All The World's A (Excavated) Stage
It is impossible to be a theater buff and not be a fan of Shakespeare. It is even more impossible to be a fan of Shakespeare and not be excited about the recent news that they have found the theater where Romeo and Juliet and Henry V were first performed.
After a dispute with the landlord at their previous venue simply named The Theater, Shakespeare moved his company the Lord Chamberlain’s Men to The Curtain Theater north of the River Thames in Shoreditch, an area east of London’s business district. The theater was the main venue for his plays for about two years until the Globe Theater opened across the river in 1599. Ben Jonson’s work was also performed there.
Like the Globe, the Curtain was a polygonal structure and served as a venue for all sorts of Elizabethan pastimes such as bear baiting, sword fights and acrobatics. Scholars were left with the impression that Shakespeare was never quite happy with the venue and found his real home at the Globe.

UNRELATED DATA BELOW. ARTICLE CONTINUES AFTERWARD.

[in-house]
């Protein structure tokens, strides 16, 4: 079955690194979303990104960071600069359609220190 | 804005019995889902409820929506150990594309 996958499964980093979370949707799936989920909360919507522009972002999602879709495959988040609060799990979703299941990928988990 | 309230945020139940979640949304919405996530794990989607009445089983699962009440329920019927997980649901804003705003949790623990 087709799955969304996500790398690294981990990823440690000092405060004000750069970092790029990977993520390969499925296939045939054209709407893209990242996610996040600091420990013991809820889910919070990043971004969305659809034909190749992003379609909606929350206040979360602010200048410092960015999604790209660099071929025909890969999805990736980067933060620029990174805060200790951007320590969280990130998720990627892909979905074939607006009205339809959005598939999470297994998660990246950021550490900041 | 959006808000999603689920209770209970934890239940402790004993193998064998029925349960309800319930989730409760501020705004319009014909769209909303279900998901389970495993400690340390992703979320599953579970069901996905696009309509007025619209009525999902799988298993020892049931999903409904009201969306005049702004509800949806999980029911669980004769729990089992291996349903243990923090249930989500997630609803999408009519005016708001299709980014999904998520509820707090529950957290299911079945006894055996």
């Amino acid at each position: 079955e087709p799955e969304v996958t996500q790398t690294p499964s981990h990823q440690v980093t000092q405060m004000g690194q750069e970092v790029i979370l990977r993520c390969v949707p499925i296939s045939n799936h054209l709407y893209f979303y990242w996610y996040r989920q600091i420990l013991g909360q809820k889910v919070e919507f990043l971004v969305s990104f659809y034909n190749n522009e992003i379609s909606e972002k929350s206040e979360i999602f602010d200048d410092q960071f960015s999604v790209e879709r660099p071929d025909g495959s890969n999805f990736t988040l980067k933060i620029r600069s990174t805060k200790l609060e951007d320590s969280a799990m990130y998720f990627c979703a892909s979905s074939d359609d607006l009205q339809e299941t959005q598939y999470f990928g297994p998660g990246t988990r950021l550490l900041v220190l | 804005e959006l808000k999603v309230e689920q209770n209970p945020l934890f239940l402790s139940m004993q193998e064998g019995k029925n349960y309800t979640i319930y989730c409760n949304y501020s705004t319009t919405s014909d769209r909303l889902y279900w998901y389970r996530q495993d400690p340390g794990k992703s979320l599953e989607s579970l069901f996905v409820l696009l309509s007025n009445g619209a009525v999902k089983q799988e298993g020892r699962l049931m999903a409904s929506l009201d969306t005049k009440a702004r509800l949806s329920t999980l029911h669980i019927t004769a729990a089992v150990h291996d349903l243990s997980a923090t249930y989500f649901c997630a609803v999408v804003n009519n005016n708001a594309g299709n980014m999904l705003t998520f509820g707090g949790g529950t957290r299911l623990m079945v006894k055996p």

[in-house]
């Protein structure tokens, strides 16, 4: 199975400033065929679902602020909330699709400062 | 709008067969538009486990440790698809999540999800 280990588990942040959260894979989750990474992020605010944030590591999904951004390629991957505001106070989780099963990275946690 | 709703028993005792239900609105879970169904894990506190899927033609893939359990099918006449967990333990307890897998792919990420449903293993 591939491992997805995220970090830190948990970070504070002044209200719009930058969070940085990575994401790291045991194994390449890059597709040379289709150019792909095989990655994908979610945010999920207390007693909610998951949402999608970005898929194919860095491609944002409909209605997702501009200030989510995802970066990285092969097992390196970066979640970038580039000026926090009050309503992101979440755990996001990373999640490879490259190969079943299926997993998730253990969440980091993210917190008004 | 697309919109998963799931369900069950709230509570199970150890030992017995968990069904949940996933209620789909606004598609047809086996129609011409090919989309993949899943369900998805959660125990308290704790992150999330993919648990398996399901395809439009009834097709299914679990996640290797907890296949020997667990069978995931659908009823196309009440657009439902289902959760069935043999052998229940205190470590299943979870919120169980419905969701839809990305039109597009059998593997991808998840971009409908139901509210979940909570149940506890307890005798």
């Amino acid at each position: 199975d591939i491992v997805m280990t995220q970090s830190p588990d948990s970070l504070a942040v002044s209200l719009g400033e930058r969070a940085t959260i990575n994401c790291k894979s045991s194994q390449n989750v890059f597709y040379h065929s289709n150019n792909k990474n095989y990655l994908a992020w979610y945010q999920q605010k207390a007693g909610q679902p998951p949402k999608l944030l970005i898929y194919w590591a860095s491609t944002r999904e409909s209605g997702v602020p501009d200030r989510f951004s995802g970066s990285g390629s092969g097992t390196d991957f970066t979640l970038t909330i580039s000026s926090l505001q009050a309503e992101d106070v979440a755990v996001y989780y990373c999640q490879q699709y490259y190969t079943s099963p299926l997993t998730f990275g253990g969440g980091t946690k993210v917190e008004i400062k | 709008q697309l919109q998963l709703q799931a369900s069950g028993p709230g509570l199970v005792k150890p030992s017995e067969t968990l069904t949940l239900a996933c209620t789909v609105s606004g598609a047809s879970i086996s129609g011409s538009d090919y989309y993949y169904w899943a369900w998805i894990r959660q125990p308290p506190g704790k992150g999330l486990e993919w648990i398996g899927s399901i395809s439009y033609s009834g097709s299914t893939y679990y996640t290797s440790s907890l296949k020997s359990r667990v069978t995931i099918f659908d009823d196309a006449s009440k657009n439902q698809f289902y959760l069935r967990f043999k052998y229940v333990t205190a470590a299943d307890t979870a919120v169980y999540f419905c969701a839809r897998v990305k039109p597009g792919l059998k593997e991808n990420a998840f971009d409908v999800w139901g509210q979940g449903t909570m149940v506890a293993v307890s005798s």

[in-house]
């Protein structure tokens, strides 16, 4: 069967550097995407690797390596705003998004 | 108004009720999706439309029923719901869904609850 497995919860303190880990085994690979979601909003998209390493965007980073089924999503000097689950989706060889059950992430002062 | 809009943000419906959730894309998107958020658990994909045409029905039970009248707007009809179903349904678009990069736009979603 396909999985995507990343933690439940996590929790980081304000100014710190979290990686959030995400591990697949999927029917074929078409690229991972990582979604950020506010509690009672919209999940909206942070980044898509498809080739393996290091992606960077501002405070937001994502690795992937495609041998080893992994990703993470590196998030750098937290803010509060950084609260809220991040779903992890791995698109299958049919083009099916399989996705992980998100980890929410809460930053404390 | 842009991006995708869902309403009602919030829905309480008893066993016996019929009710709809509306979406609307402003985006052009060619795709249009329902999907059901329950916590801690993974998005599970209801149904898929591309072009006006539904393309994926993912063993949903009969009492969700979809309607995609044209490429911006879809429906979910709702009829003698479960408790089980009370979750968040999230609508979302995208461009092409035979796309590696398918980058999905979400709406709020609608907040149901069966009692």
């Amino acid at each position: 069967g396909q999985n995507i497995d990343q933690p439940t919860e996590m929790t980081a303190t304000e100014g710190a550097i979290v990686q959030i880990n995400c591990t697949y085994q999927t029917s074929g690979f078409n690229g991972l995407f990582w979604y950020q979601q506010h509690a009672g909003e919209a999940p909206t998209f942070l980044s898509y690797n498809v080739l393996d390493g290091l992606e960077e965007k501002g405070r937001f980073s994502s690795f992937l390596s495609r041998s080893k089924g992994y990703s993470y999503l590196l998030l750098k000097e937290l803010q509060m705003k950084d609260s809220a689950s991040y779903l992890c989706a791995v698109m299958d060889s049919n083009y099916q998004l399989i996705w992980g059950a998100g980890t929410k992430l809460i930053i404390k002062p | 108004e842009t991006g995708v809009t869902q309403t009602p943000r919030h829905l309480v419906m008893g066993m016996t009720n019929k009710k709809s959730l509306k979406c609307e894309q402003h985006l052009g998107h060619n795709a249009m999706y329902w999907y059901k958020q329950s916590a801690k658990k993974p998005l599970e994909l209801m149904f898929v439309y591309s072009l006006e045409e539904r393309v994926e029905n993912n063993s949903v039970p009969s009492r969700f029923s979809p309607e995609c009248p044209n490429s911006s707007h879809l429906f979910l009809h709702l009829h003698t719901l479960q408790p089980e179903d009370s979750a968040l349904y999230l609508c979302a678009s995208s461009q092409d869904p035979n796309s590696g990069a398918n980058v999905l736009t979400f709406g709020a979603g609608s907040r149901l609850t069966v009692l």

Nevertheless, the Curtain was one of Elizabethan London’s longest surviving theaters, functioning as a playhouse until the 1620s. The discovery of the Curtain follows other recently significant Shakespeare-related archeological finds. Remains of both The Theater and The Rose were discovered down the road from the Globe in 2008.
As someone who enjoys playing groundling at the Globe when I am in London, these archeological finds make me excited about what there is still left to learn and discover of Shakespeare’s world.
Kris Somerville is the marketing director of The Missouri Review